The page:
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Archive for the ‘google’ tag

The SSL POODLE that Bites – SSL 3.0 Issues for web sites   no comments

Posted at Feb 22, 2015 @ 11:20am internet security,Web hosting

PadlockWhen I say POODLE, what do you think of? Is it a fluffy dog? In most cases, I would be referring to the fluffy dog, but for this article, we will be focusing on a security vulnerability. I’m not sure if you’re aware, but if you’re currently using SSL version 3.0, you will need to perform some updates to your SSL daemon on your server. SSL stands for Secure Sockets layer. A SSL is what every ecommerce site should have. It allows for you to securely process payments through your website. In fact, if you’re taking orders from your clients, you should be using a SSL. SSL’s add another layer of security and trust for your clients. If you’ve not read my post on PCI compliance and you’re running an ecommerce site, you should read my post on PCI compliance here: (Insert link to PCI compliance post)


With SSL’s as with any piece of software on the internet, there are different versions. SSL version 3.0 is nearly 18 years, however, SSL version 3.0 is no longer secure and remains in widespread use across the internet. Nearly all browsers support SSL version 3, and in order to work around bugs, within HTTPS servers, browsers will retry failed connections with older protocol versions, including SSL 3.0. This retrying of failed connections within SSL v3, allows the POODLE exploit to be initiated. This POODLE exploit works due to the nature of the failed connections and allows for a possible leak of your customers data when processing orders. You can read more about the specifics of the attack here:


Browsers and websites should turn off SSLv3 in order avoid compromising users’ private data.  The most straight forward method is to disable SSL 3.0 entirely, which you can see how to do at the links below, however, this can cause a myriad of computability issues. Therefore, the recommend plan of option is to enable TLS_FALLBACK_SCSV. Using the links below, they will show you how to properly secure your servers SSL daemon. These options resolve the issue of retrying failed SSL connections. It also prevents hackers with knowhow from downgrading from TLS 1.2 to 1.1 or 1.0.



For WHM/cPanel servers –


For DirectAdmin servers –


For Plesk servers –


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Written by Jeremy on February 22nd, 2015

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Search Engine Ranking Benefits through SEO and IP Addresses – Google Says So!   no comments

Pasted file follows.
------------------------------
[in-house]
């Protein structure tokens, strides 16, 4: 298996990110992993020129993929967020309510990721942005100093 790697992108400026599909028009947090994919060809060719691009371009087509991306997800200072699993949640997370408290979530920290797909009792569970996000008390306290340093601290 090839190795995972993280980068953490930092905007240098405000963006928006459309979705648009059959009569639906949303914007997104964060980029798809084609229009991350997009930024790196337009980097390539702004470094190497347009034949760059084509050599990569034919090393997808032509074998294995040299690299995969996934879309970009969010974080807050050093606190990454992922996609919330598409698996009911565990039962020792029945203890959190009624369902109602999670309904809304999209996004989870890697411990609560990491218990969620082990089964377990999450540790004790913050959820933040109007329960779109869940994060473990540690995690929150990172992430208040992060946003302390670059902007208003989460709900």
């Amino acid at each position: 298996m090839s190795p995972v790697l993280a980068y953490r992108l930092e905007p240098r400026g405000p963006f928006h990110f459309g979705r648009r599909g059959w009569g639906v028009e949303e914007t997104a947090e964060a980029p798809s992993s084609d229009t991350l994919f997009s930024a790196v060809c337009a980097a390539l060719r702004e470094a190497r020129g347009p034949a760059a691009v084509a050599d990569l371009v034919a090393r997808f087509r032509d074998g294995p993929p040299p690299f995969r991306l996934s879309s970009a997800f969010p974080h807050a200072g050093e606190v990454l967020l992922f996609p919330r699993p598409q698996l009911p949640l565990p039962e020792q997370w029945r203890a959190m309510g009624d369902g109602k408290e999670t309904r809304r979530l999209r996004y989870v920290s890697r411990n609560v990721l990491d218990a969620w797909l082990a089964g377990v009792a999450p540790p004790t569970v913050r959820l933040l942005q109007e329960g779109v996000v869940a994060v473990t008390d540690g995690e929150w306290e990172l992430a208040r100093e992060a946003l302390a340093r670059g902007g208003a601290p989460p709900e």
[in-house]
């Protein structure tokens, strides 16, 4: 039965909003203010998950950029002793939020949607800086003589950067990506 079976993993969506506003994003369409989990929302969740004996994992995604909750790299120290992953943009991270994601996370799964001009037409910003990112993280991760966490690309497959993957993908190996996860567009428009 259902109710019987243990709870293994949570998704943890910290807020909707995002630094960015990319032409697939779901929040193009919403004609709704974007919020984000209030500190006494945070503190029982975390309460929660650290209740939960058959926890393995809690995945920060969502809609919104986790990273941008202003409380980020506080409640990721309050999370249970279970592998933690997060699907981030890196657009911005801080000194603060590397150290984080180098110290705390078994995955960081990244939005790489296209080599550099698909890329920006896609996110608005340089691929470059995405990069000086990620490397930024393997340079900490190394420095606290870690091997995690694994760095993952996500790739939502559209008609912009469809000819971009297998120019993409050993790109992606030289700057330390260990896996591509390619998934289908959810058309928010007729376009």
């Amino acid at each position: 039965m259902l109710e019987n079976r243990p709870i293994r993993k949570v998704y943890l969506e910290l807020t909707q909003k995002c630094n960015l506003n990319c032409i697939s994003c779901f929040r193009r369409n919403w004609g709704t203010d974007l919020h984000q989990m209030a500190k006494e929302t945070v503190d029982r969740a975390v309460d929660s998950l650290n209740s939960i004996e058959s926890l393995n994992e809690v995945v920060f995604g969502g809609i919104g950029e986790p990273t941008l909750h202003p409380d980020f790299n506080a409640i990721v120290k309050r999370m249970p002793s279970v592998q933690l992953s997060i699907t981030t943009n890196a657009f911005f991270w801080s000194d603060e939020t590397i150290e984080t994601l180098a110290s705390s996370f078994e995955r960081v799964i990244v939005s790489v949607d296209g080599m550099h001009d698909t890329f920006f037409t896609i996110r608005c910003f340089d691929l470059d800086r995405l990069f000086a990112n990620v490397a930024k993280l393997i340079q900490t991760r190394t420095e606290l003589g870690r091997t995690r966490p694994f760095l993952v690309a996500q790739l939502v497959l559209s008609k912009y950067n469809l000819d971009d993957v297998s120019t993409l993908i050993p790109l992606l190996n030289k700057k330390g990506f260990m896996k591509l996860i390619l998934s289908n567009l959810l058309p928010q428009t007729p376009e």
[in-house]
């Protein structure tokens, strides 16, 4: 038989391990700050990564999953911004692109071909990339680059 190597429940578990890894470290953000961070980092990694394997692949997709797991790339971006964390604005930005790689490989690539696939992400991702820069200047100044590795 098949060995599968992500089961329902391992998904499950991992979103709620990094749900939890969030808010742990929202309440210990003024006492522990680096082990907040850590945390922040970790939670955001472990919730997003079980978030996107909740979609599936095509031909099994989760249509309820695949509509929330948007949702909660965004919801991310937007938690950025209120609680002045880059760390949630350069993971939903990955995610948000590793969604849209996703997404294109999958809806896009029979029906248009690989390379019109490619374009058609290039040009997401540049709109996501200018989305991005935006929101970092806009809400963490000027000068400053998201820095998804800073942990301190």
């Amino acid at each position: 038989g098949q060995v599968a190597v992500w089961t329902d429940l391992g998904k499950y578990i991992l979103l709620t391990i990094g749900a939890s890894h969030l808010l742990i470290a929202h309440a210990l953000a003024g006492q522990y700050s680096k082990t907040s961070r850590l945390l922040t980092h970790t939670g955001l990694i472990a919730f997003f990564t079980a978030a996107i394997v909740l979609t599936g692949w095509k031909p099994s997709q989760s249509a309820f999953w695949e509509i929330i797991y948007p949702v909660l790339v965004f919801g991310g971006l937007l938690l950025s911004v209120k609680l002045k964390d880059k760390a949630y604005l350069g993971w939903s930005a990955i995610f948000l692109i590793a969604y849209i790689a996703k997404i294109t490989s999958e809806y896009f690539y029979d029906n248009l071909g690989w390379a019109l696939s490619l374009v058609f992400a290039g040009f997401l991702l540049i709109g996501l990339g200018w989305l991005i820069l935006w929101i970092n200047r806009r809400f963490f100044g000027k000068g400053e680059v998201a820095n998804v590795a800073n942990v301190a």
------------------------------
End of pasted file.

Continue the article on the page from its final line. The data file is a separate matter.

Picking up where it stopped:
Posted at Jan 27, 2015 @ 10:45am Web hosting

network-security-in-the-cloudDid you know in August 2014, Google announced that HTTPS would become a ranking credential? This is news worthy of mention and note as Google rarely reveals ranking criteria – and more so confirms that the SEO optimized hosting at TurnKey in fact  does raise your rankings for SEO systems (at least with google, now confirmed).

You can read more about Google’s comments here:  HTTPS as a ranking signal here. [PDF ] 

HTTPS is an added layer of encryption that Secure Socket Layers on top of HTTP or web traffic. This adds additional security to standard HTTP communications or web communications. SSL certificates are required for
e-commerce sites especially if you’re desiring your site to be PCI compliant. You can see my post on PCI compliance here: .   Having an SSL certificate  is essential on an ecommerce site because of the secure transmission of sensitive information like credit card numbers, personal information, and login accounts.

If your website or blog begins with https://, you have likely received an uptick in Google’s rankings. This is currently a lightweight signal meaning that it doesn’t affect your site rankings greatly, but experts believe it will become stronger in the near future.

To turbo charge your web site’s rankings, be sure to use SSL certificates with a dedicated ip address on your web site, TurnKey offers an all-in one ‘turnkey’ solution to this to help you increase your search engine ranking with our Turbo SEO cPanel Web Hosting that bundles in multiple dedicated class-c ip’s and ssl certificates for one low cost in a simple to use interface.

Do You Need an SSL Certificate for Your Website?

REQUIRED: All websites should have some form of protection on them. This form of protection can come in many forms, however, if you’re going to be taking any type of data from your customers such as credit cards, phone
numbers, emails, or any personal information, you need to ensure that the data is transferred securely. SSL’s remain one of the most robust ways to do this.